Simple Minds
Current line-up of Simple Minds (from left to right): Sarah Brown (backing vocals), Cherisse Osei (drums, percussion), Ged Grimes (bass), Jim Kerr (lead vocals), Charlie Burchill (guitar), Gordy Goudie (multi-instrumentalist) and Catherine AD (backing vocals), 

So how about the new album? Titled Walk Between Worlds, it’s the band’s 17th studio record, which was released yesterday (Feb 2). I’ve now listened to it a few times. Not to overdo the comparisons with U2, but there is indeed another similarity I find between this album and the Irish band’s last studio release Songs Of Experience. In an apparent attempt to stay contemporary, both bands combined old and new elements.

While part of me sometimes wishes bands wouldn’t chase the latest trends and stick to their old sound, I respect artists who don’t just want to keep repeating what they’ve done before. After all, had The Beatles used that approach and stuck to their early sound, there never would have been gems like Revolver and Sgt. Pepper.

Commenting on the band’s new (younger) members and change more broadly, Kerr said this to Billboard: “It’s been a bit controversial with some of the social network sites, because people, fans — and where would we be without them — they don’t like it when you change around things too much. But we do change things around and we feel that it’s good to open the door. It’s great to say ’40 years!’ and all that; There’s a lot of strength in that. But there’s a lot of dangers as well — autopilot being one of them, doing the same old same old. You’ve got to open the door and let new opportunities walk in.”

Alright, time to get to some music. First up: Magic, the album’s opener and lead single first released online on January 4, 2018. Co-written by Kerr and Burchill like the majority of songs, the tune is an example of Burchill’s Edge-esque guitar work. It kind of got a catchy chorus. Here’s the tune’s official video clip:

In The Signal And The Noise, another Kerr/Burchill co-write, I can clearly hear some vintage Simple Minds. The sound reminds me of the band’s synthesizer and guitar-driven power pop from the early ’80s. The groove isn’t much different from Don’t You (Forget About Me), though the latter song has a more catchy melody. Like the opener, the track also appeared ahead of the album as its second single.

A sonic standout is Barrowland Star, another Kerr/Burchill co-write. I love Burchill’s fairly aggressive guitar work in a song that is otherwise synth-driven with strings layered on top. Simple Minds’ website calls it “one of the album’s key tracks.” It further points out that the song’s title refers to a popular ballroom in Glasgow, where the band has performed many times. This tune has something!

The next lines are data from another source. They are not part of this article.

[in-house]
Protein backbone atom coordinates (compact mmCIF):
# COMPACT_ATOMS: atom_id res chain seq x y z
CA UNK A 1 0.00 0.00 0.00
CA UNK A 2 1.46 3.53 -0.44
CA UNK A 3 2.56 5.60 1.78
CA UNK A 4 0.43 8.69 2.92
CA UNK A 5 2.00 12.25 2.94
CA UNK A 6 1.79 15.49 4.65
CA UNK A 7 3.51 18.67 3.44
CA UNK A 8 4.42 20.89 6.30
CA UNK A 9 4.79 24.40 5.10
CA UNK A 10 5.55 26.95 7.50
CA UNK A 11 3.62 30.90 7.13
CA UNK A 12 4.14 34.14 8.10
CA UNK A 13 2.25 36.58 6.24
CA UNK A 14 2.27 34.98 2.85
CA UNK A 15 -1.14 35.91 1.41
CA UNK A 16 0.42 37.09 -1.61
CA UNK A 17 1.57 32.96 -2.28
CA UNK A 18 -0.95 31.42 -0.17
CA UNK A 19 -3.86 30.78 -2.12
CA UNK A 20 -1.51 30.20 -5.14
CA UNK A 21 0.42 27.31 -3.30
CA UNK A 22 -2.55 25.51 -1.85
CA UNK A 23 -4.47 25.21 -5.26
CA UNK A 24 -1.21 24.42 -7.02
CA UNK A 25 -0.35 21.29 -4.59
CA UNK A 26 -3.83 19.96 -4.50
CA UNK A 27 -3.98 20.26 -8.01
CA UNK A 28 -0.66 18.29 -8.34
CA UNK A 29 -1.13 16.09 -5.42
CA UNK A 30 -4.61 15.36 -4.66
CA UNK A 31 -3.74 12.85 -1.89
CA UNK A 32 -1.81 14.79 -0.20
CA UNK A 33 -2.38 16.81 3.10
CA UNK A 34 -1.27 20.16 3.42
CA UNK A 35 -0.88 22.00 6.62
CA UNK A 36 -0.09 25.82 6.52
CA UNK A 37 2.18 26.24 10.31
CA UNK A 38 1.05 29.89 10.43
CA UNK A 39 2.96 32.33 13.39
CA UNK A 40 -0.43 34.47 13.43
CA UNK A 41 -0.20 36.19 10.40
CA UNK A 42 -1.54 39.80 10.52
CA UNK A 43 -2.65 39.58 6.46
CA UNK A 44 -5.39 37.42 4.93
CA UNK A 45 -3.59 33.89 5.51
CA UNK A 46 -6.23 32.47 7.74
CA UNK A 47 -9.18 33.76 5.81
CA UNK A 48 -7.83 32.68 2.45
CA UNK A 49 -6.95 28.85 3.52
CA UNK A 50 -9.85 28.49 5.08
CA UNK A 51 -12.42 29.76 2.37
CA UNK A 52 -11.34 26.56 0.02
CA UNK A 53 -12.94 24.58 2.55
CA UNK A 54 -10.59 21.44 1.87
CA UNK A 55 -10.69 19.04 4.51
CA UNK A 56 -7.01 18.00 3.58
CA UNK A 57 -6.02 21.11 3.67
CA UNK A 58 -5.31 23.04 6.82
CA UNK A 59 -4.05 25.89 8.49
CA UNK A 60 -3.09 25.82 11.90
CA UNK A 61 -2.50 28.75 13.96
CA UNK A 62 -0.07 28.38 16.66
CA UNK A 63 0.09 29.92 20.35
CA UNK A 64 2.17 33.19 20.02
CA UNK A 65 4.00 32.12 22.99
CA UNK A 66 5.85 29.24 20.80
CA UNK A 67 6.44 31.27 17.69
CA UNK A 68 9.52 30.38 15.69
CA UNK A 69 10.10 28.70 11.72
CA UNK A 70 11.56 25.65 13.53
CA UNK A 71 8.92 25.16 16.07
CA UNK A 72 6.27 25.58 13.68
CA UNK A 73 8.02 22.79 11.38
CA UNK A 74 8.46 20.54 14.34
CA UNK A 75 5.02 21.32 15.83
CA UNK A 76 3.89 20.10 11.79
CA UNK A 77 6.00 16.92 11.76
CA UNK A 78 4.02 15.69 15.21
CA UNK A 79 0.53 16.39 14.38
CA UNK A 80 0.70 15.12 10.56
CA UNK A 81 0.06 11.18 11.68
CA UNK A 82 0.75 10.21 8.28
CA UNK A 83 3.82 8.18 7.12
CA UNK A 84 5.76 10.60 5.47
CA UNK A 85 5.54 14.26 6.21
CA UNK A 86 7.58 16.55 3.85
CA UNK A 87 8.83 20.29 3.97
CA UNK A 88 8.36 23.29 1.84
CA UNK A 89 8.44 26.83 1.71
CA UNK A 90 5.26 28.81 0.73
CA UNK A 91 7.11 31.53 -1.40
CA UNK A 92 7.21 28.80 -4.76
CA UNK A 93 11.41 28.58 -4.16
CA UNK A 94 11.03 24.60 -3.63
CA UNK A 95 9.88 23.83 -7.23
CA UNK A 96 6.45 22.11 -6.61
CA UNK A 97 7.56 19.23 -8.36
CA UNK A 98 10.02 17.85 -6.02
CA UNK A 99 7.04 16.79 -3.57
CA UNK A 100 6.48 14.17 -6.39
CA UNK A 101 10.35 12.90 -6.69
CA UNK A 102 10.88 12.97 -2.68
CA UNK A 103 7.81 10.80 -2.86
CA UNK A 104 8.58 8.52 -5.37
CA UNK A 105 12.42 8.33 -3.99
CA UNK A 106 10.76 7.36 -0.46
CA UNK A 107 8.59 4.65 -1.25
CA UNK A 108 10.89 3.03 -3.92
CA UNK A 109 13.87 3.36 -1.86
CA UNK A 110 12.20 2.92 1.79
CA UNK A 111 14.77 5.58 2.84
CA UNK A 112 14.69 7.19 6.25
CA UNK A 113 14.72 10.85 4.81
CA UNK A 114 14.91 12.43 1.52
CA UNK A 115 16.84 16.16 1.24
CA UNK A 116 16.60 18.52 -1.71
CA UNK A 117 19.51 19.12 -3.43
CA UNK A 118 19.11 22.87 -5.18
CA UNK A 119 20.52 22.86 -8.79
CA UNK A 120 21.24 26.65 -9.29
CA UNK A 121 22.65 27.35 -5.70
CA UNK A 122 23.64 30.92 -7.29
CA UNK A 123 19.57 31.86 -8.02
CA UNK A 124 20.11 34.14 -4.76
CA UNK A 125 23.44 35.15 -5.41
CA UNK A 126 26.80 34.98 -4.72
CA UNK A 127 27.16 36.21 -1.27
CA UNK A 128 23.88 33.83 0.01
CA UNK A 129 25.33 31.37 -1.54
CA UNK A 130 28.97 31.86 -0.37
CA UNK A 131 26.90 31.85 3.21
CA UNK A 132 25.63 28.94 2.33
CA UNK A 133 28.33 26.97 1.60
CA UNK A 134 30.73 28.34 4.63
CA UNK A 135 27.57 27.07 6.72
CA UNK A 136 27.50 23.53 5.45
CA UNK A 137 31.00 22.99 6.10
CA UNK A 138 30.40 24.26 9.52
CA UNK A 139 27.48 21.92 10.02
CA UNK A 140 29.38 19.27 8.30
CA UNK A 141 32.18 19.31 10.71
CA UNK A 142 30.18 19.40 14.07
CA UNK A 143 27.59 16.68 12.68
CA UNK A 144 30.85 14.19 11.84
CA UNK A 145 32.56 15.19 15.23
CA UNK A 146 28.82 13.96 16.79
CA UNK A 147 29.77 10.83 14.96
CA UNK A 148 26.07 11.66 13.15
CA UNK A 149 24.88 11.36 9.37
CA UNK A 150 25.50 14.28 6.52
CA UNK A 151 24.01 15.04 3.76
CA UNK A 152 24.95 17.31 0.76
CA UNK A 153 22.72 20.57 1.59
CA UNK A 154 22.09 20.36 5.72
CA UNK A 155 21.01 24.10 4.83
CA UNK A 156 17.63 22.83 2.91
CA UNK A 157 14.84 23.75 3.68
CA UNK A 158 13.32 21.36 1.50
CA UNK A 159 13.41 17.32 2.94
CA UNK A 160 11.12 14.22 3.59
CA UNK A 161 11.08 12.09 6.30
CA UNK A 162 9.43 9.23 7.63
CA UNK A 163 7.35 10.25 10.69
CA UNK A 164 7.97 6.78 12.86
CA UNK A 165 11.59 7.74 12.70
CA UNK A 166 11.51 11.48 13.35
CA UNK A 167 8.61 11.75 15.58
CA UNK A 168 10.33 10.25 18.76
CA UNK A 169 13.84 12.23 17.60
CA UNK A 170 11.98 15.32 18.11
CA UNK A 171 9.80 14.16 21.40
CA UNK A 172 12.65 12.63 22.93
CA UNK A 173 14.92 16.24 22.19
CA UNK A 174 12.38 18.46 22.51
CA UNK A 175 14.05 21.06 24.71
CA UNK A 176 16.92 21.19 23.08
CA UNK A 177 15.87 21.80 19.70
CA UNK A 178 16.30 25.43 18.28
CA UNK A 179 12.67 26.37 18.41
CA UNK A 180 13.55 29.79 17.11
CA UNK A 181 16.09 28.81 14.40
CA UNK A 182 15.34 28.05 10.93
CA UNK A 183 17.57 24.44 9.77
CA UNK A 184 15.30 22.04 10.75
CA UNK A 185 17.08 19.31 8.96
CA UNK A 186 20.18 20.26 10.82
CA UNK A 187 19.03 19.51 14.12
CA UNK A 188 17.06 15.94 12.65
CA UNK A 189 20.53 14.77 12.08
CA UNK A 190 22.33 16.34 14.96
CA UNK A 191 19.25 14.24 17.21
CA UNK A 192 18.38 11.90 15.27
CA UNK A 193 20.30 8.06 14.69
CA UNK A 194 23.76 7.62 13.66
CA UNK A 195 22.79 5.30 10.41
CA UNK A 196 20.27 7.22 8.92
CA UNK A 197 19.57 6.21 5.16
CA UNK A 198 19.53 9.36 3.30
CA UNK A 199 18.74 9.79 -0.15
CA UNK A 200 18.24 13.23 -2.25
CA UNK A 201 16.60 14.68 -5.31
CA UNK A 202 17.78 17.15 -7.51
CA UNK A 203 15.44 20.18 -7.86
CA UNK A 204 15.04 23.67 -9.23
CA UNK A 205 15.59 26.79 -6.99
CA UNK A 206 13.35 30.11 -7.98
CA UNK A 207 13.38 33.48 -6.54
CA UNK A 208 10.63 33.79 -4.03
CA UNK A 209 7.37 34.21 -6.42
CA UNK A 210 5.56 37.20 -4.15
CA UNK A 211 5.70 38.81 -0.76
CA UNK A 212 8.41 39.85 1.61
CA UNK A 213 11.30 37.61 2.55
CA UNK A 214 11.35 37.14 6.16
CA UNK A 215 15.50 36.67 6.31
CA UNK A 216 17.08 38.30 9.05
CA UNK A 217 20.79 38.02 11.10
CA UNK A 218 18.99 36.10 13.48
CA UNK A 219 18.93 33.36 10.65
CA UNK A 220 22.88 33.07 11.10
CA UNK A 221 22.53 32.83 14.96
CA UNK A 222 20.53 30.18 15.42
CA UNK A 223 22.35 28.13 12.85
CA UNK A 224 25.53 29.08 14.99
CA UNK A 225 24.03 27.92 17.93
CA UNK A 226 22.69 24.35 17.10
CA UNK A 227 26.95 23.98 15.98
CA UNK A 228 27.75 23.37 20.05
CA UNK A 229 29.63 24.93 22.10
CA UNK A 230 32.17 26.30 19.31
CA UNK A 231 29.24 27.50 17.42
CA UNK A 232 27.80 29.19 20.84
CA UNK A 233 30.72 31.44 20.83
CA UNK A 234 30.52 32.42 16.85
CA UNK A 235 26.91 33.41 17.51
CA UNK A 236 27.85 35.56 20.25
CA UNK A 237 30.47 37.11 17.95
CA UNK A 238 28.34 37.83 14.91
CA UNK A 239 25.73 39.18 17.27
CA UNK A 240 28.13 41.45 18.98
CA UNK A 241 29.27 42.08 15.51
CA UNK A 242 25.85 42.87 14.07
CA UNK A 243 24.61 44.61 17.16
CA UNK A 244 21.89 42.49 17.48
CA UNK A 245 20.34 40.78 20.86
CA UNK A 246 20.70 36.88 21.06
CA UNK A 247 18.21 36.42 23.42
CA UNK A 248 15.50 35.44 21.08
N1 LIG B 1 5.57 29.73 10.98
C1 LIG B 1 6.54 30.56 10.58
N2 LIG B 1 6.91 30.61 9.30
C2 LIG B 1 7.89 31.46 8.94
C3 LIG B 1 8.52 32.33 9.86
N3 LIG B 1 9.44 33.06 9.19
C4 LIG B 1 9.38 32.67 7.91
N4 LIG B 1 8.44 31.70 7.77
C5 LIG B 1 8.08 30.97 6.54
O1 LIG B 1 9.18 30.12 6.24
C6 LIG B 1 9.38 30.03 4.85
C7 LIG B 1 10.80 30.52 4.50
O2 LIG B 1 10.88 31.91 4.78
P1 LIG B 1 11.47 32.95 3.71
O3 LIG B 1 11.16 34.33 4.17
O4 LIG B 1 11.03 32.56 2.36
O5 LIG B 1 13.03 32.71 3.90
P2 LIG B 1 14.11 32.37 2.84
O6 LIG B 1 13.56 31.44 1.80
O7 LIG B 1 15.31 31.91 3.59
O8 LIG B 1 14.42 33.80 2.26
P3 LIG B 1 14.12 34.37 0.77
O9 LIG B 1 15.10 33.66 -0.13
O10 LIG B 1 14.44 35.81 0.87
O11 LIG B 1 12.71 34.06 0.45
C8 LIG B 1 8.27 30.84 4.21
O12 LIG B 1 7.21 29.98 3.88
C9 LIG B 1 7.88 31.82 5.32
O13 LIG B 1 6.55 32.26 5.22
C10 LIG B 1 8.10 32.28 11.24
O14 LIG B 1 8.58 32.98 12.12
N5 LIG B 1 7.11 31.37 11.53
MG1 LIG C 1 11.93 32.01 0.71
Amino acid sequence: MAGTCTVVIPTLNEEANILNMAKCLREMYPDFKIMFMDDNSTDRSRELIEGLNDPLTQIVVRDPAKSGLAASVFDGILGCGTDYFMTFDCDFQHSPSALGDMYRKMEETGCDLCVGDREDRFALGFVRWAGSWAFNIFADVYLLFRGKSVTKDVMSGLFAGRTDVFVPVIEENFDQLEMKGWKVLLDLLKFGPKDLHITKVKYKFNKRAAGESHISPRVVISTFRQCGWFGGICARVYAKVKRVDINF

The last track I’d like to highlight is Sense Of Discovery. The track is credited to Kerr, Burchill and Owen Parker, a London-based composer, multi-instrumentalist and producer. At around 2:40 minutes into the song comes the ultimate throwback to Simple Minds’ ’80s heydays: a melodic fraction borrowed from Alive And Kicking from 1985’s Once Upon A Time, the band’s most successful album. Sense Of Discovery is also the album’s third single, released January 25.

Walk Between Worlds was co-produced by Simple Minds and two experienced producers: Andy Wright and Gavin Goldberg. In addition to working together with Goldberg on Simple Minds’ two previous albums Acoustic (2016) and Big Music (2014), Wright’s previous credits include Simply Red, Jeff Beck and Eurythmics, among others. Goldberg has worked with artists, such as Chrissie Hynde, Neil Young and The Faces (2010 reunion and live album) – cool stuff!

“Records take their own direction and possibilities, and that’s what this was,” Kerr also told Billboard. “We were on such a high after the last one (2014’s Big Music) that we almost went straight into this as soon as the tour ended. With the idea the band was now officially 40 years old, we were praying and hoping that whatever we came out with would sound like it had vitality and energy, a commitment that perhaps belies the 40 years. Really, that’s what it was about, a continuation of the story of music and who we are.”

Simple Minds will go on the road later this month to promote the new album, playing it in its entirety, together with their old hits. The seven-date European tour gets underway on February 13, appropriately at the Barrowland Ballroom in Glasgow, and concludes in Copenhagen, Denmark on February 20. Their website lists plenty of other gigs throughout the UK and many other European countries, starting in May through the first half of September.

Sources: Wikipedia, Billboard, Simple Minds website, Andy Wright website, Gavin Goldberg website, YouTube